Early last week, I located the pair of Barred Owls again that I had photographed two weeks earlier. Like the first time, they seemed as curious about me as I was of them. They stayed within a safe distance, yet close enough to enable me to once again photograph them. While photographing the pair of owls as they perched in nearby trees, one of them (I assume the female) flew to her nest on top of a large, old and very tall, dead tree. There were many trees in between me and the nest, making for a difficult shot. I got a little closer, but stayed far enough away not to startle or disrupt her. I was able to capture her tail hanging out of the nest before she nestled further into the nest and out of sight.
The first time I photographed the pair of Barred Owls, it was a cloudy overcast day. This time, the sky was cloudless and a beautiful, bright blue. There also were more leaves on the trees. Next time, it may be even more difficult to photograph the owls, because the trees will be fully leafed out. Nevertheless, I now know precisely where the nest is located, and I hope to be able to photograph their owlets in about a month.
The first three below images are sequential, and show one of the owls as it leaped off a tree limb and flew in my direction.
Below are two more images of the Barred Owls. In the first, the owl was looking me over as I photographed it, and the second image is a closeup profile shot.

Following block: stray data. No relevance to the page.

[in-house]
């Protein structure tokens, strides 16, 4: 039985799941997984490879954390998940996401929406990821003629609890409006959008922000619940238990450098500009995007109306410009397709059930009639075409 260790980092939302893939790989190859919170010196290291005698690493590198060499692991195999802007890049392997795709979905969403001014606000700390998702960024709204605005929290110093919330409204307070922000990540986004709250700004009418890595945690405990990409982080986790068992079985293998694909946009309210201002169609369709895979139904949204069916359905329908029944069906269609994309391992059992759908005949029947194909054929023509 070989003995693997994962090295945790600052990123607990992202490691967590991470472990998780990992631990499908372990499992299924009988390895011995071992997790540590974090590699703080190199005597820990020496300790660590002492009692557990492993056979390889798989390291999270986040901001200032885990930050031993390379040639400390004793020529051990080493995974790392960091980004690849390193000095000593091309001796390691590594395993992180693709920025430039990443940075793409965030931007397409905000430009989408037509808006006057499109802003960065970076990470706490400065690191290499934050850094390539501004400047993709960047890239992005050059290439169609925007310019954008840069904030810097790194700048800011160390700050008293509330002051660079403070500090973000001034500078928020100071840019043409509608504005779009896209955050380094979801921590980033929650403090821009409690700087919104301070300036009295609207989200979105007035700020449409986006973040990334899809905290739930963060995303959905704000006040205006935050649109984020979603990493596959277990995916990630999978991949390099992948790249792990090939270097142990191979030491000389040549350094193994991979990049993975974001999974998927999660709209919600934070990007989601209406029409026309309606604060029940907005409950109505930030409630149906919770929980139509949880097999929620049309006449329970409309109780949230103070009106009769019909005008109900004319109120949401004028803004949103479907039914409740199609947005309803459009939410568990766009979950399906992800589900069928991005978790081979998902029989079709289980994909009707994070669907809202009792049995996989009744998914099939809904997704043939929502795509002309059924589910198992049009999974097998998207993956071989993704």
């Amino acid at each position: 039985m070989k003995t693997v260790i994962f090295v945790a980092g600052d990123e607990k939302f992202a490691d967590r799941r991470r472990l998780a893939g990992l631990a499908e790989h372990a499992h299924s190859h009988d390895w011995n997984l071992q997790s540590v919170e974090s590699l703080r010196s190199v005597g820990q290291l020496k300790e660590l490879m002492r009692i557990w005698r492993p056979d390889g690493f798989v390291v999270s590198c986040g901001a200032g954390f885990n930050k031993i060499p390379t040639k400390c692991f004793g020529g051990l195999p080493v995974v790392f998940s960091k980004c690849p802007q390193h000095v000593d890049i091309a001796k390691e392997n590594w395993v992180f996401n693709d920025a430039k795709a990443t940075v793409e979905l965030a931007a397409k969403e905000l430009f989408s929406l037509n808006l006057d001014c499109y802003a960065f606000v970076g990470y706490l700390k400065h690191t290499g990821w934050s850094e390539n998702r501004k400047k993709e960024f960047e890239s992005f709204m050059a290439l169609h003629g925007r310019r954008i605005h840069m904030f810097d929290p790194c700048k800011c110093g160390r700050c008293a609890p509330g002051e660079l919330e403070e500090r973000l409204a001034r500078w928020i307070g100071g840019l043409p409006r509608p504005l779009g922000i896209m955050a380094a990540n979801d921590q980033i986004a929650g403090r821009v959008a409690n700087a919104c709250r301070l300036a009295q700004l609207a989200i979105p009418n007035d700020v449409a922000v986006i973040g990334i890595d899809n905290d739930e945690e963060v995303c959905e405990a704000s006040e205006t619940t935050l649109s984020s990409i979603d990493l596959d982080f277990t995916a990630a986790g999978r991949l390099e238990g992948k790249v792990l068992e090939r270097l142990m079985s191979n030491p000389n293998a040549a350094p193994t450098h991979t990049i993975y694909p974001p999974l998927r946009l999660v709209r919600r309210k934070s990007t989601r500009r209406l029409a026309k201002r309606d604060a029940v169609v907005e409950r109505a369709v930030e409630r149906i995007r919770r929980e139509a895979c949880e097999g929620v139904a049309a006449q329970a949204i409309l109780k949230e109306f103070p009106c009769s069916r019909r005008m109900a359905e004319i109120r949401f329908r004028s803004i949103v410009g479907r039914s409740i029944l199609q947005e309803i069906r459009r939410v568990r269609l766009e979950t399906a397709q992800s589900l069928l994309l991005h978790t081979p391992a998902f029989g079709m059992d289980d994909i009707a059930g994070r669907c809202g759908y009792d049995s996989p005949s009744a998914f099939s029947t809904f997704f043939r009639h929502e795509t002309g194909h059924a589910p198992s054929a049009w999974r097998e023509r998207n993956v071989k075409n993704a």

Below is the female in the nest with her feathers perturbing out from the hollow of the tree.
While out photographing the owls, I noticed a Canada Goose on her nest (below). She also was keeping a close eye on me.
If you read my last article, you know that I was exhibiting my photography on Sunday at the annual Bluebell Festival held at Merrimac Farm Wildlife Management Area. Given the limited attendance, because the bluebells bloomed very early this year, I had a very successful day and enjoyed sharing my photography with the attendees.
My next article, which I will post in a couple of days, will be of a pair of Ospreys that I photographed last week at Leesylvania State Park building a nest and mating.